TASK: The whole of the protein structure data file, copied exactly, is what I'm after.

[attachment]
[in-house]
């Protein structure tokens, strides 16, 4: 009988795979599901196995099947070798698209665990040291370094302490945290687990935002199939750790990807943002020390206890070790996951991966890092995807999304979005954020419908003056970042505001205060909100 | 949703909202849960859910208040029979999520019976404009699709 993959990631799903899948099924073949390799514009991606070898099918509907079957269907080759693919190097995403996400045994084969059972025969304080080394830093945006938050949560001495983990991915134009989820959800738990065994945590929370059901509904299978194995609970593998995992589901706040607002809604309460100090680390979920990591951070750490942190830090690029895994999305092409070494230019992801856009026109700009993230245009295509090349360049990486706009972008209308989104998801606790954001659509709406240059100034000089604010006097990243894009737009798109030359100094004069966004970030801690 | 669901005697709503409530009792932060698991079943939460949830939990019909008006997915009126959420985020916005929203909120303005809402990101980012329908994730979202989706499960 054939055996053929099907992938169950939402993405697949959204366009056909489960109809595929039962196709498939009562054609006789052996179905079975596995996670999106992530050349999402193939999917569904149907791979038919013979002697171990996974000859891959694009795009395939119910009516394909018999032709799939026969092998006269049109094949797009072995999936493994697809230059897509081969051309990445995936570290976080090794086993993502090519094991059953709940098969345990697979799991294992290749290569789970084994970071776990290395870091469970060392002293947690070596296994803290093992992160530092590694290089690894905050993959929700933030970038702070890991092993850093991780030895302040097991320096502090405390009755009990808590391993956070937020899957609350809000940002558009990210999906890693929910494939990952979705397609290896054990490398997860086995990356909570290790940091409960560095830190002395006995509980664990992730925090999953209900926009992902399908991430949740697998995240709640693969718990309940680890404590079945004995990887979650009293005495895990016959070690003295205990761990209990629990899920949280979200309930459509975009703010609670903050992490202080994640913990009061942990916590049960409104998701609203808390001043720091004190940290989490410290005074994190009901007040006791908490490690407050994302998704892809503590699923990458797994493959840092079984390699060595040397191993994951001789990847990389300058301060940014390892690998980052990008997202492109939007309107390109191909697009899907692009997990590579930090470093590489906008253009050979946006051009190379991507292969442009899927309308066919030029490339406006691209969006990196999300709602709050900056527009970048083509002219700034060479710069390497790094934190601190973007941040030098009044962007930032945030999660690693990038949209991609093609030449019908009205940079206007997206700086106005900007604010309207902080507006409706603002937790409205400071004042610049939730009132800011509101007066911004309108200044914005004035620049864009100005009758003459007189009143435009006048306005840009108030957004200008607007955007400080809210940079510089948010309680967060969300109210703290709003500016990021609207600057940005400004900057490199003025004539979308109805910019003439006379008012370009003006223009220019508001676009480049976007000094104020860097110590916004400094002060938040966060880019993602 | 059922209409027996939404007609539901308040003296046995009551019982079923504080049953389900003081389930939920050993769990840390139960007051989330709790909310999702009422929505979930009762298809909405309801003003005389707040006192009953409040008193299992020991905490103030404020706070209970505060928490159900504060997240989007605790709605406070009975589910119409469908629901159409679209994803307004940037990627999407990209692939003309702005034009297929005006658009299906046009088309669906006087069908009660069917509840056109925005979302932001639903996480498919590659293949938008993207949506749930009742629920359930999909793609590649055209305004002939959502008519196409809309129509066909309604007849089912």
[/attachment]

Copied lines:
[in-house]
């Protein structure tokens, strides 16, 4: 009988795979599901196995099947070798698209665990040291370094302490945290687990935002199939750790990807943002020390206890070790996951991966890092995807999304979005954020419908003056970042505001205060909100 | 949703909202849960859910208040029979999520019976404009699709 993959990631799903899948099924073949390799514009991606070898099918509907079957269907080759693919190097995403996400045994084969059972025969304080080394830093945006938050949560001495983990991915134009989820959800738990065994945590929370059901509904299978194995609970593998995992589901706040607002809604309460100090680390979920990591951070750490942190830090690029895994999305092409070494230019992801856009026109700009993230245009295509090349360049990486706009972008209308989104998801606790954001659509709406240059100034000089604010006097990243894009737009798109030359100094004069966004970030801690 | 669901005697709503409530009792932060698991079943939460949830939990019909008006997915009126959420985020916005929203909120303005809402990101980012329908994730979202989706499960 054939055996053929099907992938169950939402993405697949959204366009056909489960109809595929039962196709498939009562054609006789052996179905079975596995996670999106992530050349999402193939999917569904149907791979038919013979002697171990996974000859891959694009795009395939119910009516394909018999032709799939026969092998006269049109094949797009072995999936493994697809230059897509081969051309990445995936570290976080090794086993993502090519094991059953709940098969345990697979799991294992290749290569789970084994970071776990290395870091469970060392002293947690070596296994803290093992992160530092590694290089690894905050993959929700933030970038702070890991092993850093991780030895302040097991320096502090405390009755009990808590391993956070937020899957609350809000940002558009990210999906890693929910494939990952979705397609290896054990490398997860086995990356909570290790940091409960560095830190002395006995509980664990992730925090999953209900926009992902399908991430949740697998995240709640693969718990309940680890404590079945004995990887979650009293005495895990016959070690003295205990761990209990629990899920949280979200309930459509975009703010609670903050992490202080994640913990009061942990916590049960409104998701609203808390001043720091004190940290989490410290005074994190009901007040006791908490490690407050994302998704892809503590699923990458797994493959840092079984390699060595040397191993994951001789990847990389300058301060940014390892690998980052990008997202492109939007309107390109191909697009899907692009997990590579930090470093590489906008253009050979946006051009190379991507292969442009899927309308066919030029490339406006691209969006990196999300709602709050900056527009970048083509002219700034060479710069390497790094934190601190973007941040030098009044962007930032945030999660690693990038949209991609093609030449019908009205940079206007997206700086106005900007604010309207902080507006409706603002937790409205400071004042610049939730009132800011509101007066911004309108200044914005004035620049864009100005009758003459007189009143435009006048306005840009108030957004200008607007955007400080809210940079510089948010309680967060969300109210703290709003500016990021609207600057940005400004900057490199003025004539979308109805910019003439006379008012370009003006223009220019508001676009480049976007000094104020860097110590916004400094002060938040966060880019993602 | 059922209409027996939404007609539901308040003296046995009551019982079923504080049953389900003081389930939920050993769990840390139960007051989330709790909310999702009422929505979930009762298809909405309801003003005389707040006192009953409040008193299992020991905490103030404020706070209970505060928490159900504060997240989007605790709605406070009975589910119409469908629901159409679209994803307004940037990627999407990209692939003309702005034009297929005006658009299906046009088309669906006087069908009660069917509840056109925005979302932001639903996480498919590659293949938008993207949506749930009742629920359930999909793609590649055209305004002939959502008519196409809309129509066909309604007849089912």